Terriers (2010)

FX is like Spike TV’s older smarter brother. The shows skew male, but have plenty in them to attract female viewers. I can’t think of a show on FX I don’t like, even the ones I don’t watch (Justified) I at least sampled and just decided I didn’t have time this season for them. I can’t say the same for HBO and Showtime which too often substitute boobs and gore for storytelling. (Although, this week on FX was male ass week, thankfully Louie ended last week) The Shield may have been unfairly compared to The Sopranos, but had more gas, was more emotional than The Sopranos and had a pitch perfect ending. That’s been FX’s problem, their shows get criticized as pay cable knock-offs and that’s unfair. Damages was easily better than any HBO show had on since The Wire (Sorry critics, HBO and David Simon failed with Treme, show don’t preach). As is Sons of Anarchy, although, so far, the new season is narratively running faster than I able to keep up. I like a show to be ahead of me, but SOA so byzantine, I’m lost on all the fine points of the Irish plot-line.
I think I know why FX isn’t given it’s due by critics, almost all of the network’s shows deals with very smart and resourceful poorer characters. Damages is the exception, but even the last season dealt with class in an almost Dickensian way. (How long have I been waiting to use ‘Dickensian,’ pretty long.) It’s Always Sunny—dirt poor. SOA–oh yea, poor. Even the middle class shows deal with financial problems. On regular TV, Showtime and HBO (except True Blood, but still nobody can miss that much work) everybody’s doing OK. Money isn’t the conflict, so the character’s problem and views on life are just different, more esoteric, less practical. (OK, I’m forgetting Nip/Tuck, but that was a cartoon of wealth)
The bikers on SOA read and are crafty and conflicted problem solvers, as on the little bit I saw of Justified and this new show Terriers.
I like FX because it seems to be programmed by Sawyer from Lost. Does that make sense?

Terriers has been compared to The Rockford Files and that’s fair up to a point. Hank and Britt are down on their luck unlicensed PI’s is coastal San Diego. The cliched parts—Hank (Donal Logue) is a recovering alcoholic disgraced cop kicked off the force because of an unnamed incident. He has an ex he’s trying to get back together with and she has a secret (it’s super easy to guess what her secret is, it’s what all ex’s do to the hero who’s still longing for them). She’s in the credits, but I’m not sure how she’ll stay around after the first two episodes I saw. Hank’s the motormouth with the plans, pretty much every character Donal Logue has ever played, but he’s damn good at those kinds of characters and he’s good here because he has someone to play off of. Britt (Michael Raymond James) is the quiet, more straightforward and deliberate partner. He was in jail, but of the two, seems less impulsive than Hank. Britt has a live-in girlfriend, a veterinarian student, who serves as the BS detector in the show. She’s a great counterpart to the two main leads and more naturally fits in the show. The last main character is the tough-as-nails cop (Rockmond Dunbar formerly of Prison Break) who was Hank’s former partner. He’s the duo’s ongoing adversary (and secret friend) and a constant reminder of how Hank’s life could of been. In the original Rockford Files, I was always annoyed at how dumb the cops were, but here, the cops seem smarter and, I think, a bit more willing to help the PI’s. Like in Rockford, they get all the credit for the major collars.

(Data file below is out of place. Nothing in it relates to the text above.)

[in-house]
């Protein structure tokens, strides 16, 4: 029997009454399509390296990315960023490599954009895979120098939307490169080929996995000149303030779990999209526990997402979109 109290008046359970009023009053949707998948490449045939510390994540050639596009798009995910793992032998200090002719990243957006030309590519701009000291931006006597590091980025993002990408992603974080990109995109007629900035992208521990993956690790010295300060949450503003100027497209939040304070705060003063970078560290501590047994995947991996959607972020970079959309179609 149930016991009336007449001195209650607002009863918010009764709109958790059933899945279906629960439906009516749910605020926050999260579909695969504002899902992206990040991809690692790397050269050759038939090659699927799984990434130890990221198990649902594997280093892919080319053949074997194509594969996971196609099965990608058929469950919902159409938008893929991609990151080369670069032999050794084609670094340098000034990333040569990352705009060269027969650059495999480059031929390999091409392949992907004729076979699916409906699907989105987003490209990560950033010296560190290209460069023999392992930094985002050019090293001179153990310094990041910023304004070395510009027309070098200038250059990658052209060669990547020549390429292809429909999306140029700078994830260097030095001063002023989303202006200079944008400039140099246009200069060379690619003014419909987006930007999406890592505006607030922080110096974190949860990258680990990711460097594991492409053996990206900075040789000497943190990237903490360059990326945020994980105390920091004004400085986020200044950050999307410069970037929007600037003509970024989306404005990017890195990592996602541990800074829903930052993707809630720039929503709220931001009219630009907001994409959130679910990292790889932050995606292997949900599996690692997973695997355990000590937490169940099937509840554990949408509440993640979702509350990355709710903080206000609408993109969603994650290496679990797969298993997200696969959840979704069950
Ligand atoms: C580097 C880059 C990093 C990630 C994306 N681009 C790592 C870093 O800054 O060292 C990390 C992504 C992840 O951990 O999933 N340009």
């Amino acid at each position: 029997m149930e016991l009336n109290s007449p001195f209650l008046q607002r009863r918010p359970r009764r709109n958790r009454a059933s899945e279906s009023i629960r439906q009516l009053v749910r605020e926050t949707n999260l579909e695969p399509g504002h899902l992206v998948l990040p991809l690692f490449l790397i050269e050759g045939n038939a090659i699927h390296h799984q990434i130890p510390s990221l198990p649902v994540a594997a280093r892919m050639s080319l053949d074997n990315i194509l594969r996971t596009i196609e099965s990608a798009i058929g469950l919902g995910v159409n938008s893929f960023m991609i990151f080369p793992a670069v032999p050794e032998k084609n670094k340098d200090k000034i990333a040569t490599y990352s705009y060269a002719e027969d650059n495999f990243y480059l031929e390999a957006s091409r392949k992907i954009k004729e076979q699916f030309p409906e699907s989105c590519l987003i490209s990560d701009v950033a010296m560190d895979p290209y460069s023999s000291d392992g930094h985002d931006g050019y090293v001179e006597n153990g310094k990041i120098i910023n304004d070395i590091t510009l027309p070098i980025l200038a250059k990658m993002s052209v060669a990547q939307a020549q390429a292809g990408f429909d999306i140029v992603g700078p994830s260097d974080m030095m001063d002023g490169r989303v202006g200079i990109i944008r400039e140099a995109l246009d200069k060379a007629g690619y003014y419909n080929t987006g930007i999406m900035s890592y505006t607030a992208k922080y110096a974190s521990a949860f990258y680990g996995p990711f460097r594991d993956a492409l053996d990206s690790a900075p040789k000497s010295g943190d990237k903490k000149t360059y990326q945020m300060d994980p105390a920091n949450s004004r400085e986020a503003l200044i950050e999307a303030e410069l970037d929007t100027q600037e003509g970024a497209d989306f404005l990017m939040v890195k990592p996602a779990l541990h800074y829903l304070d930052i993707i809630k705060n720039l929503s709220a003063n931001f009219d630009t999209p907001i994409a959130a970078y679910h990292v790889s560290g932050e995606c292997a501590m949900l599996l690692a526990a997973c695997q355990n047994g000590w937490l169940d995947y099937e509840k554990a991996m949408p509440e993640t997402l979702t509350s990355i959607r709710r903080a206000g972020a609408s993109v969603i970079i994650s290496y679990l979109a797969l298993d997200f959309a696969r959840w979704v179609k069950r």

One of the reasons I’m not a fan of procedural shows like CSI and Law and Order is the static nature of the storytelling (body, questioning, twist, villain caught) and how they reset every episode like an ’80’s sitcom. You’d think the violent nature of their jobs and the sloooowww nature of police work would lead to more serialized elements like in Homicide and The Wire. The past would come back. Shit would mess people up.
Fortunately, Terriers has a serialized element or at least hints at one in the first two shows. That’s a big plus for me. The second plus is that the heros aren’t true blue. They cheat and lie and each case has a haphazard path to conclusion. Plus, those conclusions, in the first two shows weren’t what was expected. They’ll abandon one case to chase a larger one. I like that, it ensures the show won’t easily fall into a rut, case-wise, uses the methods they use to solve them as character enhancement. Also, being poor, they tend to barter to pay the rent, that’s cool. (One sub-plot shows just how valuable a dry cleaner can be.)
I like the show. The biggest draw is the easy-going banter between Britt and Hank, there’s a lot of ball-busting humor, but it’s okay because they’re friends. The writing is whip-smart and fun. And if you look at the credits, the producers, writers, directors all come from shows I’ve like in the past, so I’m willing to overlook any flaws as I’m sure they know what they’re doing. An example, Terriers hasn’t explained it’s title yet, but has on a few occasions goofed with what the audience may think the title means.
They’re having fun and Terriers is a generally light show about darker people, like Veronica Mars or Buffy.
I’m not 100 percent sold on adding the show to the rotation as I already have a bunch of shows I follow. If Shells want to watch it, I’m in. I do plan to give the show 5 episodes (My Mad Men rule—I hated the first two Mad Men, but by show five, I was hooked) before I decide. Next week looks fun, Olivia Williams (Dollhouse) will be on in what looks like a weird sex case.

It’s late, night night.
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